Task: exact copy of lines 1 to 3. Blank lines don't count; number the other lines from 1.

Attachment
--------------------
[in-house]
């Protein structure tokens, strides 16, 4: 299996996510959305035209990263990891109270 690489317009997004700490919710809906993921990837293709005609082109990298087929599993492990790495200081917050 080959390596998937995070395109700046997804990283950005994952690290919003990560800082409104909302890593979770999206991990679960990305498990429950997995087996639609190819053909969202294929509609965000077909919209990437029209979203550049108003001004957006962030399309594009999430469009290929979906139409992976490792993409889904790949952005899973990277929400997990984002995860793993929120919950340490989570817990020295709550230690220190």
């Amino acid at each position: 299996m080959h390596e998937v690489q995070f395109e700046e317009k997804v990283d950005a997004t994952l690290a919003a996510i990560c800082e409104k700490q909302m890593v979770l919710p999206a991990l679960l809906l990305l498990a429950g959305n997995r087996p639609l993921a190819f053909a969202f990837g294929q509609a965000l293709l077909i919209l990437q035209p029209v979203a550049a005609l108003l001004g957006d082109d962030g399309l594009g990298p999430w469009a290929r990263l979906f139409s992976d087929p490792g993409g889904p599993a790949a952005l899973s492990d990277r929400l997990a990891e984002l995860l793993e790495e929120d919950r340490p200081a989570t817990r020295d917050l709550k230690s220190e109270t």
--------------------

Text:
[in-house]
């Protein structure tokens, strides 16, 4: 299996996510959305035209990263990891109270 690489317009997004700490919710809906993921990837293709005609082109990298087929599993492990790495200081917050 080959390596998937995070395109700046997804990283950005994952690290919003990560800082409104909302890593979770999206991990679960990305498990429950997995087996639609190819053909969202294929509609965000077909919209990437029209979203550049108003001004957006962030399309594009999430469009290929979906139409992976490792993409889904790949952005899973990277929400997990984002995860793993929120919950340490989570817990020295709550230690220190």
């Amino acid at each position: 299996m080959h390596e998937v690489q995070f395109e700046e317009k997804v990283d950005a997004t994952l690290a919003a996510i990560c800082e409104k700490q909302m890593v979770l919710p999206a991990l679960l809906l990305l498990a429950g959305n997995r087996p639609l993921a190819f053909a969202f990837g294929q509609a965000l293709l077909i919209l990437q035209p029209v979203a550049a005609l108003l001004g957006d082109d962030g399309l594009g990298p999430w469009a290929r990263l979906f139409s992976d087929p490792g993409g889904p599993a790949a952005l899973s492990d990277r929400l997990a990891e984002l995860l793993e790495e929120d919950r340490p200081a989570t817990r020295d917050l709550k230690s220190e109270t």